Family behind Binley Woods urges independents to check quality control processes after being forced to pay £11,150.
The family behind Binley Woods Service Centre has spoken out to tell “our side of the story” after being fined £1,500, ordered to pay prosecution costs of £9,500 and a £150 victim surcharge following a Trading Standards operation.
Warwickshire County Council Trading Standards carried out an under-cover operation at the Coventry-based independent in 2018 and was found guilty of an offence contrary to regulation 9 of the Consumer Protection from Unfair Trading Regulations 2008 at Coventry Magistrates Court in November of this year.
Full service/ major service discrepancy
Charnjit Sekhon, manager at Binley Woods, told Garage Wire that the issue was largely down to a discrepancy between a ‘full service’ and ‘major service’.
He said: “Trading Standards booked a vehicle in for a major service over the phone but, for some unknown reason, our receptionist booked the vehicle in for a full service.
“We changed the oil, filter, provided a comprehensive vehicle check and bill £132 for a full service.
“That’s why we didn’t replace the fuel filter and sparks plugs.
“But how could we prove it?
“The court required due diligence proof.
“The only thing that saved us was an advertisement on our website, which showed that we charge £190 for a major service.”
Charnjit first became aware of the undercover operation three days later when he was interviewed by Trading Standards about the recent service and, after seeking advice from the Independent Garage Association (IGA), immediately made changes to the business.
He said: “We’ve changed the telephone system to record incoming and out-going calls, so we have some reference to check any future discrepancies.
“Our workflow process, from initial booking through to when the vehicle leaves the site is now recorded.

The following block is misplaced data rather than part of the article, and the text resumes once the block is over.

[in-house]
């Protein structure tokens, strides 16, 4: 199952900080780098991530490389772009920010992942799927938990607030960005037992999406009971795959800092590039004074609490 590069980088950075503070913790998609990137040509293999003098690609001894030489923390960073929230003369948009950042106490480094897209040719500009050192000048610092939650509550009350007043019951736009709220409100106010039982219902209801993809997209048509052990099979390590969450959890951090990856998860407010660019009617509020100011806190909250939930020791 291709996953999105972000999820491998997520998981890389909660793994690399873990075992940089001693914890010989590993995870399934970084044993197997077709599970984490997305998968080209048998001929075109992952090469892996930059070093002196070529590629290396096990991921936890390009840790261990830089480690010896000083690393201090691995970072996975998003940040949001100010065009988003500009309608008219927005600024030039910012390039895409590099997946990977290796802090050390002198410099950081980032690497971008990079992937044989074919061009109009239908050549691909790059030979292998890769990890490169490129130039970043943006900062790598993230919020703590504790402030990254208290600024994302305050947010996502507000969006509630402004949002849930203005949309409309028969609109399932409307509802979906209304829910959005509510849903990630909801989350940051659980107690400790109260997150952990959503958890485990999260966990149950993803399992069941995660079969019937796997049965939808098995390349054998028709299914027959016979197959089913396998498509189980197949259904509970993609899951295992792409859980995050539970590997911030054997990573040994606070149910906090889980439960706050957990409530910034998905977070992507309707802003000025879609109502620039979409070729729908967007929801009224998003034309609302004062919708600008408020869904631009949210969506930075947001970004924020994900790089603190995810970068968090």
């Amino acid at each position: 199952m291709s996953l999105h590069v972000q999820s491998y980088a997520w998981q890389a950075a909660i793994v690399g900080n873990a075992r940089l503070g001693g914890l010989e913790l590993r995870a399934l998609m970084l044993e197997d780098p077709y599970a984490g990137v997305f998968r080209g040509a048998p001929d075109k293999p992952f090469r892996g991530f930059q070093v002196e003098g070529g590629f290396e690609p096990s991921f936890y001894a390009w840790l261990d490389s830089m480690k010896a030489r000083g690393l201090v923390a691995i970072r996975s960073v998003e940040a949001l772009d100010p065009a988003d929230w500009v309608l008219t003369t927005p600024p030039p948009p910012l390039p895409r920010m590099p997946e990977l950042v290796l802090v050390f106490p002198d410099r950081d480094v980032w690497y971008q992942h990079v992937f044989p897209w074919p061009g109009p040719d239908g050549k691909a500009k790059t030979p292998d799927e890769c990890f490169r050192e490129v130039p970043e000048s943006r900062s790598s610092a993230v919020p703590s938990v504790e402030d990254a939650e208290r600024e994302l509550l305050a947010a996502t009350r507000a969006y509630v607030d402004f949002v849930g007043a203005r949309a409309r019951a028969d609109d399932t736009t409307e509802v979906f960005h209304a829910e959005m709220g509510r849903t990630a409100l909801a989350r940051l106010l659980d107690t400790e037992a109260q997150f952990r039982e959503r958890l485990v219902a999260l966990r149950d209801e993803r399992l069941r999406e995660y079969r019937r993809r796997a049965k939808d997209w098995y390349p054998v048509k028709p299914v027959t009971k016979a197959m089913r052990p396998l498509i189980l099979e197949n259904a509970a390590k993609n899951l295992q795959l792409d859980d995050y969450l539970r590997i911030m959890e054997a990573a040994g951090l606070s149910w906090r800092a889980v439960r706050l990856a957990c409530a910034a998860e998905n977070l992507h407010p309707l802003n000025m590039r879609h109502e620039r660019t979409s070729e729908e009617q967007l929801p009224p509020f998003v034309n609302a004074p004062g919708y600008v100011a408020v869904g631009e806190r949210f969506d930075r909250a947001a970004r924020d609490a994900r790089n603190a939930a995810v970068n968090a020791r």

“Over the last few months we’ve had a complete new system – it’s the only thing that will save our bacon in the law of court, which asks what processes we have in place to avoid issues.”
“An opportunity to improve”
Speaking to Garage Wire, head of member services at the IGA, Frank Harvey said: “It’s the easiest thing in the world to point fingers but when somebody needs help, that’s when we have to prove our worth.
“It can’t have been a comfortable situation but rather than shy away from it they took it as an opportunity to improve their business which really shows their worth.
“We visited the garage, understood what had gone wrong and helped them to put new processes into place.”
Managing the fallout
Since the case was made public, Charnjit admits that the investigation has impacted business but explained that he’s trying to managing the situation.
He said: “We hold our hands up, mistakes were made but since 2018 we have invested substantial sums in training and quality control processes
“After it came out in the press we had two cancellations.
“Now we’re trying to manage it and calling any other cancellations to explain the situation and what improvements we’ve made.”
Charnjit urges other independent garage owners to “up their game in quality control” and said that “we’re used to Trading Standards making scapegoats out of Halfords and Quick Fit but we never expect anything like this to happen to us”.
He added: “Everything was verbal in our business
“We had nothing in place to record what happened and to demonstrate that the employee was properly trained.
“We were asked what the process was from the initiation of a job to completion.
“Verbally, they weren’t interested, they wanted to see something scripted and we now admit that our quality-control was very lapse.
“We’ve learnt from this sting.”
“Intelligence led enforcement”
Warwickshire County Council Trading Standards declined to answer questions put forward by Garage Wire but did state that it seeks “to protect road users by carrying out intelligence led enforcement operations including car servicing projects, forecourt checks and unroadworthy vehicle test purchases.”
It added: “We direct our limited resources using a range of information, including consumer complaint data.”